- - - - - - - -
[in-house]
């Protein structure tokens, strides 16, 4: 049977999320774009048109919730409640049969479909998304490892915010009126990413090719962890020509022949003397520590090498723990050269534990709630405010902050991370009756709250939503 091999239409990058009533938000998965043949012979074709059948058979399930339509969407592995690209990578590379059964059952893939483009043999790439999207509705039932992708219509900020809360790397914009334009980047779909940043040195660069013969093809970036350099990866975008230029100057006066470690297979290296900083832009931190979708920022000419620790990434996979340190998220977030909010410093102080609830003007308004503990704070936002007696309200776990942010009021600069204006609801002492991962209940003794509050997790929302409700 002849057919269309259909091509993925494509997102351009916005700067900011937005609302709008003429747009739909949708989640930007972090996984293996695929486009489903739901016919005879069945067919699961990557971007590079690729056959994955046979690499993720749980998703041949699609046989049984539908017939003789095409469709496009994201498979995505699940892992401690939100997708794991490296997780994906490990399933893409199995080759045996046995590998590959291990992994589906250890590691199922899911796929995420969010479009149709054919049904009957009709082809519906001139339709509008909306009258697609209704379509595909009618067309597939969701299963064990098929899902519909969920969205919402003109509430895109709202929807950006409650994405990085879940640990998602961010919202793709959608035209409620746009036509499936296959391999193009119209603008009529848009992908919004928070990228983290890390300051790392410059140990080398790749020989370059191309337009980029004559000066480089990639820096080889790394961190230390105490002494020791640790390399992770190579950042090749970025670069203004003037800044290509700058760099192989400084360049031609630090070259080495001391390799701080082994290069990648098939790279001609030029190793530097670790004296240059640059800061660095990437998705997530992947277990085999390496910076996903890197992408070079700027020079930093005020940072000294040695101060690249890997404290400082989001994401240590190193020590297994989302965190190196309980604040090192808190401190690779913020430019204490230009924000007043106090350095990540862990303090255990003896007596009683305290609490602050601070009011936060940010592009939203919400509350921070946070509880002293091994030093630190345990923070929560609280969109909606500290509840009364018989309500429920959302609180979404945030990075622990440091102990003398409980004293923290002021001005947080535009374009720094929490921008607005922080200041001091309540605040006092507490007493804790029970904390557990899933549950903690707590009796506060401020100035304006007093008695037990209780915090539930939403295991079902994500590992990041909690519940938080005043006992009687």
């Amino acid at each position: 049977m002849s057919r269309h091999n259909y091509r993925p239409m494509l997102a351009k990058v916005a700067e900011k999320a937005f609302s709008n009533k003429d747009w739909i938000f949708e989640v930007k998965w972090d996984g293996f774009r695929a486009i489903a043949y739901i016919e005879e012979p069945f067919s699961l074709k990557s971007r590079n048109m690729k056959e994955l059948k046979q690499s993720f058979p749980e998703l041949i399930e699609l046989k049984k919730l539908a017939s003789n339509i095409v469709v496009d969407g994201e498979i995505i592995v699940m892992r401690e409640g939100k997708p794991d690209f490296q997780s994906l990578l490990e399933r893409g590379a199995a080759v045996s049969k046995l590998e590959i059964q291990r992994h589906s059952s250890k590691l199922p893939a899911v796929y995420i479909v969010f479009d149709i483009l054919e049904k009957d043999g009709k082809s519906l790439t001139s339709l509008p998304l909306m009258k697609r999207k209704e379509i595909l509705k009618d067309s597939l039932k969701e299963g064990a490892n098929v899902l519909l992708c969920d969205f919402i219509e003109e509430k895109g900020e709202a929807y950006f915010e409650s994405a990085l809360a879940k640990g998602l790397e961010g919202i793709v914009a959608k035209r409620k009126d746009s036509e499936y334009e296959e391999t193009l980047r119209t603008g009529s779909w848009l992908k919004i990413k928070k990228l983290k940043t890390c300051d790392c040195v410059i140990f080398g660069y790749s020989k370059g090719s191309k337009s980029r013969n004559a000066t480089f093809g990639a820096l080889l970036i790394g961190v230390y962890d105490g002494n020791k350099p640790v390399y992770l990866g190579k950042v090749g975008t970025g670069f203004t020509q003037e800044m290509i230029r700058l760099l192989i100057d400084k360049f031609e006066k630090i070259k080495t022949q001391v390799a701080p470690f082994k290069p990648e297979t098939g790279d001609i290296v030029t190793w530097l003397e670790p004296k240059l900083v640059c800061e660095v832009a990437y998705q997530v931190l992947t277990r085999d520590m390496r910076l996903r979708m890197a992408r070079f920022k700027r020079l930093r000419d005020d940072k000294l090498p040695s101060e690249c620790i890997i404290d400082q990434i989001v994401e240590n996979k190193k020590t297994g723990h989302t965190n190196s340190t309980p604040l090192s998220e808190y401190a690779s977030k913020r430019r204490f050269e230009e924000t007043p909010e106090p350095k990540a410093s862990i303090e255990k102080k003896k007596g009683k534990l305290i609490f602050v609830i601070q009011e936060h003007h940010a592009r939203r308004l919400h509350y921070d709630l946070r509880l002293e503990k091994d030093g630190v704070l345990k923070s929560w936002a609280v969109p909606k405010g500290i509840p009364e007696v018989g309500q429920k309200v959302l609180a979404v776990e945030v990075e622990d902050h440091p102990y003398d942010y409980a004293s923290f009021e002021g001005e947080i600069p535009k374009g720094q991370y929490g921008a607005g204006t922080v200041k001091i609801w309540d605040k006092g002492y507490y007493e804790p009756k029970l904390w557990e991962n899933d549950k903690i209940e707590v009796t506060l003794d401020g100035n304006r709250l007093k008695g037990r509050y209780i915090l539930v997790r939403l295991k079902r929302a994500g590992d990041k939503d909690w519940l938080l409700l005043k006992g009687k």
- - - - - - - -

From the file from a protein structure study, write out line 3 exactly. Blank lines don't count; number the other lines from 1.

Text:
């Amino acid at each position: 049977m002849s057919r269309h091999n259909y091509r993925p239409m494509l997102a351009k990058v916005a700067e900011k999320a937005f609302s709008n009533k003429d747009w739909i938000f949708e989640v930007k998965w972090d996984g293996f774009r695929a486009i489903a043949y739901i016919e005879e012979p069945f067919s699961l074709k990557s971007r590079n048109m690729k056959e994955l059948k046979q690499s993720f058979p749980e998703l041949i399930e699609l046989k049984k919730l539908a017939s003789n339509i095409v469709v496009d969407g994201e498979i995505i592995v699940m892992r401690e409640g939100k997708p794991d690209f490296q997780s994906l990578l490990e399933r893409g590379a199995a080759v045996s049969k046995l590998e590959i059964q291990r992994h589906s059952s250890k590691l199922p893939a899911v796929y995420i479909v969010f479009d149709i483009l054919e049904k009957d043999g009709k082809s519906l790439t001139s339709l509008p998304l909306m009258k697609r999207k209704e379509i595909l509705k009618d067309s597939l039932k969701e299963g064990a490892n098929v899902l519909l992708c969920d969205f919402i219509e003109e509430k895109g900020e709202a929807y950006f915010e409650s994405a990085l809360a879940k640990g998602l790397e961010g919202i793709v914009a959608k035209r409620k009126d746009s036509e499936y334009e296959e391999t193009l980047r119209t603008g009529s779909w848009l992908k919004i990413k928070k990228l983290k940043t890390c300051d790392c040195v410059i140990f080398g660069y790749s020989k370059g090719s191309k337009s980029r013969n004559a000066t480089f093809g990639a820096l080889l970036i790394g961190v230390y962890d105490g002494n020791k350099p640790v390399y992770l990866g190579k950042v090749g975008t970025g670069f203004t020509q003037e800044m290509i230029r700058l760099l192989i100057d400084k360049f031609e006066k630090i070259k080495t022949q001391v390799a701080p470690f082994k290069p990648e297979t098939g790279d001609i290296v030029t190793w530097l003397e670790p004296k240059l900083v640059c800061e660095v832009a990437y998705q997530v931190l992947t277990r085999d520590m390496r910076l996903r979708m890197a992408r070079f920022k700027r020079l930093r000419d005020d940072k000294l090498p040695s101060e690249c620790i890997i404290d400082q990434i989001v994401e240590n996979k190193k020590t297994g723990h989302t965190n190196s340190t309980p604040l090192s998220e808190y401190a690779s977030k913020r430019r204490f050269e230009e924000t007043p909010e106090p350095k990540a410093s862990i303090e255990k102080k003896k007596g009683k534990l305290i609490f602050v609830i601070q009011e936060h003007h940010a592009r939203r308004l919400h509350y921070d709630l946070r509880l002293e503990k091994d030093g630190v704070l345990k923070s929560w936002a609280v969109p909606k405010g500290i509840p009364e007696v018989g309500q429920k309200v959302l609180a979404v776990e945030v990075e622990d902050h440091p102990y003398d942010y409980a004293s923290f009021e002021g001005e947080i600069p535009k374009g720094q991370y929490g921008a607005g204006t922080v200041k001091i609801w309540d605040k006092g002492y507490y007493e804790p009756k029970l904390w557990e991962n899933d549950k903690i209940e707590v009796t506060l003794d401020g100035n304006r709250l007093k008695g037990r509050y209780i915090l539930v997790r939403l295991k079902r929302a994500g590992d990041k939503d909690w519940l938080l409700l005043k006992g009687k």